Today in Johnson City History: June 19

June 19, 1886: The Journal and Tribune, a newspaper published in Knoxville, reported, “Mr. R.A. Morrell, of Johnson City, arrived in the city yesterday evening on the down passenger train, with his wife, who was insane, on his way to the asylum at Lyon’s View. A private conveyance was secured and the mad woman taken to the asylum closely guarded. Mrs. Morrell is a woman perhaps 45 years of age, and has one of the worst cases of insanity ever received at the asylum. Her hands had to be tied behind her back and she closely watched to keep her from doing harm. The unfortunate woman has been unsound mind for some six months, and now persists in talking, shouting, cursing and moving about all the time.”

June 19, 1889: The St. Louis Glove-Democrat carried the following news about Johnson City: “Work was commenced yesterday at Johnson City on the Charleston, Cincinnati and Chicago Railroad, a long-contemplated trunk line between Cincinnati and Charleston, S.C., via Johnson City and Big Stone Gap. Five hundred hands were set to work. Sufficient money has been secured to build the road from Johnson City to a connection with the Chattaroy road in Kentucky.”

June 19, 1892: The Comet reported that T.A. Cox had been to Johnson City; the family lived in the Milligan community. Mr. Cox arrived “with a broad smile on his face – it’s a ten-pound boy.”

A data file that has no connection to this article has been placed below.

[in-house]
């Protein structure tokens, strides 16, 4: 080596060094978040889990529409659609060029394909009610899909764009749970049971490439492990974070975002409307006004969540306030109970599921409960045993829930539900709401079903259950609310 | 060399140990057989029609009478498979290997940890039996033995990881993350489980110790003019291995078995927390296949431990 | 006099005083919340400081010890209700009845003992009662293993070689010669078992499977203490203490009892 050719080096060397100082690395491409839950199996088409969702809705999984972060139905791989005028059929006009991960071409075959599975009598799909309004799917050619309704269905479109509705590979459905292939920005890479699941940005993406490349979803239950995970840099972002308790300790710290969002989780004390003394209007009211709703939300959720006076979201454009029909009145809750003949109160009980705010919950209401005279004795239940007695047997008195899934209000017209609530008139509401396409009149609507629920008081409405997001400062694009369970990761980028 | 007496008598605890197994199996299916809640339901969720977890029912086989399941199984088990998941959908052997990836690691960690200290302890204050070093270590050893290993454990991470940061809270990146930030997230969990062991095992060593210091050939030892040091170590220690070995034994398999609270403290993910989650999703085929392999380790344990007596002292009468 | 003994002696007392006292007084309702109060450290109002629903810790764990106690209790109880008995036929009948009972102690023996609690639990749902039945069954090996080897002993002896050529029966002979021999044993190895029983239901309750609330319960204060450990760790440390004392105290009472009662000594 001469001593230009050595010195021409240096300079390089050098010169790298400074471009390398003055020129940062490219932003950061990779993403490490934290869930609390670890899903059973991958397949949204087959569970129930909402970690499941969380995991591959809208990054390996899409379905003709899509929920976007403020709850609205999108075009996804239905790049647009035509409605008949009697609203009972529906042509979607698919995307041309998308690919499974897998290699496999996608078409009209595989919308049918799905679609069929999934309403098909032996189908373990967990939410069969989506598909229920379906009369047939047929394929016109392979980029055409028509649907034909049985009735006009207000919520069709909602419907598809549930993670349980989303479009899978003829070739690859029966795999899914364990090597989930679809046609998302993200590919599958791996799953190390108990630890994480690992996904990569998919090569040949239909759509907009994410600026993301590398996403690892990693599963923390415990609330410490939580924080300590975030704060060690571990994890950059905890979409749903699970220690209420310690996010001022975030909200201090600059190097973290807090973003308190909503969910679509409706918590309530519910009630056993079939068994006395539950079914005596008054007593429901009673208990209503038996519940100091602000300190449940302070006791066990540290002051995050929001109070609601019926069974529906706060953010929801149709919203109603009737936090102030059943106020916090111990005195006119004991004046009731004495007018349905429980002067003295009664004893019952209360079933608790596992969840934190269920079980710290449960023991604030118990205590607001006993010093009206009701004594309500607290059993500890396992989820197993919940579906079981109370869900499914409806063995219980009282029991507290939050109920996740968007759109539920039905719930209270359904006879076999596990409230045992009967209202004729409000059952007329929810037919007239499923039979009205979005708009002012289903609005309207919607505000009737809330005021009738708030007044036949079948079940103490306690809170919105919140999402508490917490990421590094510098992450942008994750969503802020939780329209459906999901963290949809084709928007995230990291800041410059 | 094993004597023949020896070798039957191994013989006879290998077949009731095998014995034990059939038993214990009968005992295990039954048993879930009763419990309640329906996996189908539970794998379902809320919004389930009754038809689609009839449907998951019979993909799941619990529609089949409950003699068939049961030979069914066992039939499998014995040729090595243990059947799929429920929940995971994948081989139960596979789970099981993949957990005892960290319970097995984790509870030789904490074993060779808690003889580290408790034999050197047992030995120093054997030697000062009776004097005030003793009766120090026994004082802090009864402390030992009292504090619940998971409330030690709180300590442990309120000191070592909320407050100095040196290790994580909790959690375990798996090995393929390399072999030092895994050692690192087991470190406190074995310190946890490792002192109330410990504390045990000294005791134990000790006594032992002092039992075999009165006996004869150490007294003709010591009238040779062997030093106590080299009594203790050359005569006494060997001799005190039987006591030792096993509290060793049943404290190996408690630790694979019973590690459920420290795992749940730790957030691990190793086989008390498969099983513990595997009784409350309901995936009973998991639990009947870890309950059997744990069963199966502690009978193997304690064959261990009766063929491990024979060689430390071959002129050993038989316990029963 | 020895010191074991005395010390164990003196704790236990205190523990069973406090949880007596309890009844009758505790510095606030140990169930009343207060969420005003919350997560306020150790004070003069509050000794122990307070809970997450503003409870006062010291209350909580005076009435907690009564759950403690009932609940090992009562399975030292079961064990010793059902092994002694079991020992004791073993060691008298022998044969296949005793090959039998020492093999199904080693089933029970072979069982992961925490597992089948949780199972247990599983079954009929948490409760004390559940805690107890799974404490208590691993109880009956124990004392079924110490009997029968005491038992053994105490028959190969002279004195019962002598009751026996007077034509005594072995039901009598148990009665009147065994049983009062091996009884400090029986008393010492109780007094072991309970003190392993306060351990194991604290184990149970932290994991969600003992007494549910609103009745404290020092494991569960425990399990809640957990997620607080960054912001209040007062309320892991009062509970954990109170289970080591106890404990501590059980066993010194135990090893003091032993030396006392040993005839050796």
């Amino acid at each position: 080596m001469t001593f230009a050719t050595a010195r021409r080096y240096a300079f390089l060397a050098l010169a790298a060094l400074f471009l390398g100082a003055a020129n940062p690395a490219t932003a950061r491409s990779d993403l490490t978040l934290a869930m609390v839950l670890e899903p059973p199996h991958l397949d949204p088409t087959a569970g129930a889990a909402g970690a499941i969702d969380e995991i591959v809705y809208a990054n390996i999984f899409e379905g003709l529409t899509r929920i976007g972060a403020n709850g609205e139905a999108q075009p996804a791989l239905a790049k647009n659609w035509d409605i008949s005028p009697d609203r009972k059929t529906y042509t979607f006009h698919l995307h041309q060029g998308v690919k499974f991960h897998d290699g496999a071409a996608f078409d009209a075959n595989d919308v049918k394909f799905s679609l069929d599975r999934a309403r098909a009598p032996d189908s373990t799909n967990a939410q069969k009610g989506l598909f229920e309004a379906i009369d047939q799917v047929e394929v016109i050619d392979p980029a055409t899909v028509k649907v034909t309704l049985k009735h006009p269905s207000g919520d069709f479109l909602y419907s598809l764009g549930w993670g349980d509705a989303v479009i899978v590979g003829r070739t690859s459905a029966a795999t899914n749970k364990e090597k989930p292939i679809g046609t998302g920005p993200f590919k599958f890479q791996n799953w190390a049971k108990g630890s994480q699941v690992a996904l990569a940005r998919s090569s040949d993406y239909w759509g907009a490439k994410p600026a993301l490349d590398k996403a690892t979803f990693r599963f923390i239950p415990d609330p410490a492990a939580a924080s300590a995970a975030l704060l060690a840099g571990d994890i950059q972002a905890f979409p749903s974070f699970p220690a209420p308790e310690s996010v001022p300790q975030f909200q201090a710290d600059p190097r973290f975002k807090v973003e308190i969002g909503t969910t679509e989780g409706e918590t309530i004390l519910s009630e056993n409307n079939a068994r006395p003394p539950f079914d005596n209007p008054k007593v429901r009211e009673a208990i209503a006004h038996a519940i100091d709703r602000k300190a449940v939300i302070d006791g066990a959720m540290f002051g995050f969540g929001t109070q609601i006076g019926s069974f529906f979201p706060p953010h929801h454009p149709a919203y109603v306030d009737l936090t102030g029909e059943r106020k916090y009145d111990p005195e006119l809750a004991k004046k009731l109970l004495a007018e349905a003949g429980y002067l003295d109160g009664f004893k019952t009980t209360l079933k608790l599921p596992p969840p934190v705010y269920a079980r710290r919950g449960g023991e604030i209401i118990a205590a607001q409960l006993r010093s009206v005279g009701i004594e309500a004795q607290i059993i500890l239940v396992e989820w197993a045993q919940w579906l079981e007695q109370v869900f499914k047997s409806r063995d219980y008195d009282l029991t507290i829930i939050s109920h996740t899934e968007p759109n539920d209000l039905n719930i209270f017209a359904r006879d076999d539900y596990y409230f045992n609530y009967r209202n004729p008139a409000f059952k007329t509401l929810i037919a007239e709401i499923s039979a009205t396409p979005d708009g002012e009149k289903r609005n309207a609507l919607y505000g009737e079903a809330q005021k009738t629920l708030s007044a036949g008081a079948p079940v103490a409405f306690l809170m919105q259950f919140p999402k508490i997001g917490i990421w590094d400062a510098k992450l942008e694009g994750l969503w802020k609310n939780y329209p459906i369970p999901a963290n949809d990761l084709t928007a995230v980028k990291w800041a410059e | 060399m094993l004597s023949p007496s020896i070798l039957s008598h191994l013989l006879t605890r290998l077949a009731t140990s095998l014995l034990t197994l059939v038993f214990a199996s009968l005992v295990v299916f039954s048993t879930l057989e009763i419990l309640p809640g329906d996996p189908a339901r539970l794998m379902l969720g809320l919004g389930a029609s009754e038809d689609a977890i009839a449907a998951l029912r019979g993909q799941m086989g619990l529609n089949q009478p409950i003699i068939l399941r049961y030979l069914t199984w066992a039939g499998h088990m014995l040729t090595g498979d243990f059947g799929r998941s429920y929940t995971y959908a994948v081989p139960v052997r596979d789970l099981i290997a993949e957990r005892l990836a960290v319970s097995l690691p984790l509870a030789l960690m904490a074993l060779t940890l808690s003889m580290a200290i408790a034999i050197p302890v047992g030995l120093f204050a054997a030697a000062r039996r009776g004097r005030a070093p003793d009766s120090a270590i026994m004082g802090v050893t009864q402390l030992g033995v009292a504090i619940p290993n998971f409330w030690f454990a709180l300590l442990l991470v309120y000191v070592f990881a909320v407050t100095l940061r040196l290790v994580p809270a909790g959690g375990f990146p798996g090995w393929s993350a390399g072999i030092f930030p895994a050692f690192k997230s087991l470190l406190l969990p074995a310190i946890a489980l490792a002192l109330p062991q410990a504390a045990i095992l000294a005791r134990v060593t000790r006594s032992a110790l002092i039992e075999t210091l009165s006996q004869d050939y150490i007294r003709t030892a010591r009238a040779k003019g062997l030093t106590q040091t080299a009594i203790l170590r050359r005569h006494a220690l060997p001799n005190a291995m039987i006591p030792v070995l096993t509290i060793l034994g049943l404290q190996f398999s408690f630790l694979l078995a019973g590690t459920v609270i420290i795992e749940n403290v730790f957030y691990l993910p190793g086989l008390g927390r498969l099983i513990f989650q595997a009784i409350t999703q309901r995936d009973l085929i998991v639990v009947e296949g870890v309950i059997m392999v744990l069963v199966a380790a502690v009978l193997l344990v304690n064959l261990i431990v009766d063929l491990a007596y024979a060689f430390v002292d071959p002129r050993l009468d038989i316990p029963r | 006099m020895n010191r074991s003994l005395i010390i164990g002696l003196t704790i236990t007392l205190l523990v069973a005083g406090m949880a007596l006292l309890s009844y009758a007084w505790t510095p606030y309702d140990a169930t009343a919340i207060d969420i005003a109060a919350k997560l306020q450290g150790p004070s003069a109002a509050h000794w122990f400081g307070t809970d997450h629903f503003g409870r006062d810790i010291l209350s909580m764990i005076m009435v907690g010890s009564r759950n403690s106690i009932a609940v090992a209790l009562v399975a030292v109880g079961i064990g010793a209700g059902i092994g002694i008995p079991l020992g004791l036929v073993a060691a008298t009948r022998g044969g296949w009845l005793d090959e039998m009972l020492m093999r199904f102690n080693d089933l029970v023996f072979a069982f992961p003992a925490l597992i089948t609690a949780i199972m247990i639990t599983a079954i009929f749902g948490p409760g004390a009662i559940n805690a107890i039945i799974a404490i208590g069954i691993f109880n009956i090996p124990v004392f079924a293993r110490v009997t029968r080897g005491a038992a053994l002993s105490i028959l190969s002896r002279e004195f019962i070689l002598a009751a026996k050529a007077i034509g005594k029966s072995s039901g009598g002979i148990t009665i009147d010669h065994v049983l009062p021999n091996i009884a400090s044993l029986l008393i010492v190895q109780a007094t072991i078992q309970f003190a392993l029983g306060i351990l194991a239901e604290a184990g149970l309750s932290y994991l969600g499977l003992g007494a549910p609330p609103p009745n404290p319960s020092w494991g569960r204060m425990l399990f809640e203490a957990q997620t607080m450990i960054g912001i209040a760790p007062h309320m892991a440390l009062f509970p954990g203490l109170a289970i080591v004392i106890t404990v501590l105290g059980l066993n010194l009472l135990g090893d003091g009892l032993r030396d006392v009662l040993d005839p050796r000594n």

June 19, 1895: The Herald and Tribune, a newspaper published in Jonesboro, carried this news: “J. Montgomery Lonsdale, the Johnson City dude, is visiting his friend, S. Wallace Hughes, and will remain over for the Waggles reception for which occasion we have promised to lend him a shirt.”

June 19, 1938: The Liberty Theatre on East Main Street advertised the start of “Dr. Jekyll and Mr. Hyde” for a two-day run.

June 19, 1952: “Dial 1119” was showing at the King Springs Drive-In on King Springs Road off the Johnson City-Elizabethton Highway.

June 19, 1955: The Johnson City Press-Chronicle published an image of Lewis Bennett with his father, Lewis C. Bennett with the description, “Examining worms and bugs through his father’s microscope is favorite pastime of Lewis Bennett, 10.” A sketch the boy made of his father was inset into the photo.

June 19, 1957: The Press-Chronicle reported that David Yates had been promoted to police lieutenant.

Sources: Journal and Tribune; St. Louis Glove-Democrat; The Comet; Herald and Tribune; Johnson City Press; Johnson City Press-Chronicle; Ted Bowers/Johnson City, Tennessee, Memories.

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